Keywords:Geodetic slip inversion, Crustal deformation, Green's function, Finite element method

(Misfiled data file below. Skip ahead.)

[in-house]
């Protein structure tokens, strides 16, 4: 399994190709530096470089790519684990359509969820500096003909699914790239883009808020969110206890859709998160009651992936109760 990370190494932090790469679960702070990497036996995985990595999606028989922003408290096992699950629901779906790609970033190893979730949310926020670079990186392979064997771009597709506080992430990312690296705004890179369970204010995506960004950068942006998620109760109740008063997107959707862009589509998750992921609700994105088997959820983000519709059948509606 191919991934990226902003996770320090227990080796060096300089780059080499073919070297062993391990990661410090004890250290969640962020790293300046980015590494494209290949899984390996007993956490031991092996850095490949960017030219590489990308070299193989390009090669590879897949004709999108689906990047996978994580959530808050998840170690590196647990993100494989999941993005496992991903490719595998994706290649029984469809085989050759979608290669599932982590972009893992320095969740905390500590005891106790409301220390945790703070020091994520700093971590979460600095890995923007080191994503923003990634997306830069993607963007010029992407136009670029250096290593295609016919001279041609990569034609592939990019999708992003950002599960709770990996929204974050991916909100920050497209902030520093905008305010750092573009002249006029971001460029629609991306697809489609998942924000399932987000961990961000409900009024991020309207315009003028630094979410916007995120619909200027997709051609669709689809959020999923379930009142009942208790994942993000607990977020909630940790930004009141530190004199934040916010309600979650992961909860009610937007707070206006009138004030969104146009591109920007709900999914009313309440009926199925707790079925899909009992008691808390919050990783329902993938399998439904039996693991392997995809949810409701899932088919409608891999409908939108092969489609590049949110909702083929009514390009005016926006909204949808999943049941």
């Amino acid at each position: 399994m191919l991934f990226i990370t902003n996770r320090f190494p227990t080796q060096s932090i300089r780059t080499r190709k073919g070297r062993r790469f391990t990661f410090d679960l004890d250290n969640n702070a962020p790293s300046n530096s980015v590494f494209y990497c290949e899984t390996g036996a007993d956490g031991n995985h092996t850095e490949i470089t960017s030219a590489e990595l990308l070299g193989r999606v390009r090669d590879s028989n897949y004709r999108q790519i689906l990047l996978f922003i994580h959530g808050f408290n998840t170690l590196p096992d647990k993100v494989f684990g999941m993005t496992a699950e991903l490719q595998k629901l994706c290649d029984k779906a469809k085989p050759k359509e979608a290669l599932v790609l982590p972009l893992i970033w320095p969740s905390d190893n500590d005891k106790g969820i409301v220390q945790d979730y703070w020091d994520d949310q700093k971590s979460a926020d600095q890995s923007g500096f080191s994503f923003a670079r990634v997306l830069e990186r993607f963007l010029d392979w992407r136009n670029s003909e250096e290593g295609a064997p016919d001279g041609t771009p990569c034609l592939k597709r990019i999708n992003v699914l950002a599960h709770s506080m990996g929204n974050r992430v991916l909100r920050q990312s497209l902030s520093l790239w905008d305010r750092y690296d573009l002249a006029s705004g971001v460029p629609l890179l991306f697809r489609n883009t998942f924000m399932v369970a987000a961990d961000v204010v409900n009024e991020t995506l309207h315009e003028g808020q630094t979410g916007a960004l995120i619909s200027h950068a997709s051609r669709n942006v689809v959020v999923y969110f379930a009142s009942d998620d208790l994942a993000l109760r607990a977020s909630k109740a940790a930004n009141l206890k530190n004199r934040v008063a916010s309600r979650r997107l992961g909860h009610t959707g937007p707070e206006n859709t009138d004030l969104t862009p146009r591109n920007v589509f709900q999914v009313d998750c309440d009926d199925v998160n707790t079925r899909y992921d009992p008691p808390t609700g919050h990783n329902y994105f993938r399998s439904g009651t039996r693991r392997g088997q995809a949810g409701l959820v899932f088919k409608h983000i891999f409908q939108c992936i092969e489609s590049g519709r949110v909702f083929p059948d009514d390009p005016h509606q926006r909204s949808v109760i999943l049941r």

Displacements and displacement rates on the earth’s surface obtained by means of geodetic observations such as Global Navigation Satellite System (GNSS), GNSS-Acoustic ranging technique, and ocean bottom pressure measurement help us understand how co-, post- and inter-seismic slip and/or slip deficit occur through inversion analyses. Recent researches revealed that it is important to incorporate heterogeneity of the elastic material properties and topography in such slip estimations, as geodetic stations used in the estimation are spatially widespread nowadays (e.g. Ichimura et al. 2013, Kyriakopoulos et al. 2013). In spite of these findings, the homogeneous half-space model (e.g., Okada 1992) is still usually applied to model the crustal deformation associated with the earthquakes in both academic studies and the national working groups of hazard estimations, because in part of the slightly complex procedures to introduce the features in the modeling. Furthermore, choice of the model settings associated with using the half-space model, such as plate geometry, consistency of the plate and the trench axis, and the coordinate projection method possibly degrades both transparency and efficiency of the studies. In this study, we propose a Green’s function library based on an integrated velocity structure model to account for these problems. In our framework, we convert the digital elevation model (DEM) data of the Japan Integrated Velocity Structure Model (Koketsu et al. 2008), which is currently one of the best-compiled velocity structure models in Japan, into a Cartesian coordinate system based on the reference ellipsoid of Geodetic Reference System 1980 (GRS80). In the Cartesian coordinate, we construct a finite element (FE) mesh of high fidelity to the converted DEM data using a structured-grid-based unstructured tetrahedral mesher (Ichimura et al. 2016). Based on the constructed FE mesh, Green’s functions for geodetic slip inversion are calculated using fast and scalable FE solver (Ichimura et al. 2014, 2016). Our final goal is to develop a Green’s function library of three focal regions of the subduction zones in Japan, namely, the Tohoku, Boso, and Nankai regions following the above manner. This hopefully will enable many studies to consider heterogeneous elastic material properties and topography in their geodetic inversion without being involved in complex modeling procedures, while maintaining transparency of the studies. We have calculated Green’s functions in the Tohoku region and applied to geodetic inversion of the 2011 Tohoku-Oki Earthquake (Iinuma et al., this meeting). The details of the framework and the prototype of the library will be presented in the poster.